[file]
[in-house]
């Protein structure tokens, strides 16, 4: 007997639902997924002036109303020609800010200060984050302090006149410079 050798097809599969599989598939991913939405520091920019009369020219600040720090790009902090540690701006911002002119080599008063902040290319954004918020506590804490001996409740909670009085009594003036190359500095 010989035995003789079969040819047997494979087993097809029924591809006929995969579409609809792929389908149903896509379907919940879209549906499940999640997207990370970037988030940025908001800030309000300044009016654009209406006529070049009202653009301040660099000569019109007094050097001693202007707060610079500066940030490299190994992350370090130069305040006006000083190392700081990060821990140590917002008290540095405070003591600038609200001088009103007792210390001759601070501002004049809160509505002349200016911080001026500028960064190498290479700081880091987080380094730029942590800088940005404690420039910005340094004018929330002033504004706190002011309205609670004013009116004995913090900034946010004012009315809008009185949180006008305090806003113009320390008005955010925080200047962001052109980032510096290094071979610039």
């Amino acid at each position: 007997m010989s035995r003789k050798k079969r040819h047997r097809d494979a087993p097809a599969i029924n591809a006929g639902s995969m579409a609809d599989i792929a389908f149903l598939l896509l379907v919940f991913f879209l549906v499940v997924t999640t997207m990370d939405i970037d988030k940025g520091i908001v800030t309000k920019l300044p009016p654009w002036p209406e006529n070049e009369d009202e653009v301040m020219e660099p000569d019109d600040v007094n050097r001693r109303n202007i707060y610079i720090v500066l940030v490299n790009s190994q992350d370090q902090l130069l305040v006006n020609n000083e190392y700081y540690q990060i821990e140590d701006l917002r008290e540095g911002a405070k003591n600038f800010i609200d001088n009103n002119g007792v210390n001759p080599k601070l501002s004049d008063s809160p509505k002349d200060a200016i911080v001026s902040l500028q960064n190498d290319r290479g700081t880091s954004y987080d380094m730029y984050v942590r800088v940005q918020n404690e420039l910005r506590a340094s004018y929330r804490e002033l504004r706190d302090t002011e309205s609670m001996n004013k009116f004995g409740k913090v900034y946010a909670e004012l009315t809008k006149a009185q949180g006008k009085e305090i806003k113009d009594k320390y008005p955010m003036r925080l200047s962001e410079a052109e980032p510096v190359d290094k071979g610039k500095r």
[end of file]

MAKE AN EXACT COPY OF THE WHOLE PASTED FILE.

[in-house]
């Protein structure tokens, strides 16, 4: 007997639902997924002036109303020609800010200060984050302090006149410079 050798097809599969599989598939991913939405520091920019009369020219600040720090790009902090540690701006911002002119080599008063902040290319954004918020506590804490001996409740909670009085009594003036190359500095 010989035995003789079969040819047997494979087993097809029924591809006929995969579409609809792929389908149903896509379907919940879209549906499940999640997207990370970037988030940025908001800030309000300044009016654009209406006529070049009202653009301040660099000569019109007094050097001693202007707060610079500066940030490299190994992350370090130069305040006006000083190392700081990060821990140590917002008290540095405070003591600038609200001088009103007792210390001759601070501002004049809160509505002349200016911080001026500028960064190498290479700081880091987080380094730029942590800088940005404690420039910005340094004018929330002033504004706190002011309205609670004013009116004995913090900034946010004012009315809008009185949180006008305090806003113009320390008005955010925080200047962001052109980032510096290094071979610039």
């Amino acid at each position: 007997m010989s035995r003789k050798k079969r040819h047997r097809d494979a087993p097809a599969i029924n591809a006929g639902s995969m579409a609809d599989i792929a389908f149903l598939l896509l379907v919940f991913f879209l549906v499940v997924t999640t997207m990370d939405i970037d988030k940025g520091i908001v800030t309000k920019l300044p009016p654009w002036p209406e006529n070049e009369d009202e653009v301040m020219e660099p000569d019109d600040v007094n050097r001693r109303n202007i707060y610079i720090v500066l940030v490299n790009s190994q992350d370090q902090l130069l305040v006006n020609n000083e190392y700081y540690q990060i821990e140590d701006l917002r008290e540095g911002a405070k003591n600038f800010i609200d001088n009103n002119g007792v210390n001759p080599k601070l501002s004049d008063s809160p509505k002349d200060a200016i911080v001026s902040l500028q960064n190498d290319r290479g700081t880091s954004y987080d380094m730029y984050v942590r800088v940005q918020n404690e420039l910005r506590a340094s004018y929330r804490e002033l504004r706190d302090t002011e309205s609670m001996n004013k009116f004995g409740k913090v900034y946010a909670e004012l009315t809008k006149a009185q949180g006008k009085e305090i806003k113009d009594k320390y008005p955010m003036r925080l200047s962001e410079a052109e980032p510096v190359d290094k071979g610039k500095r």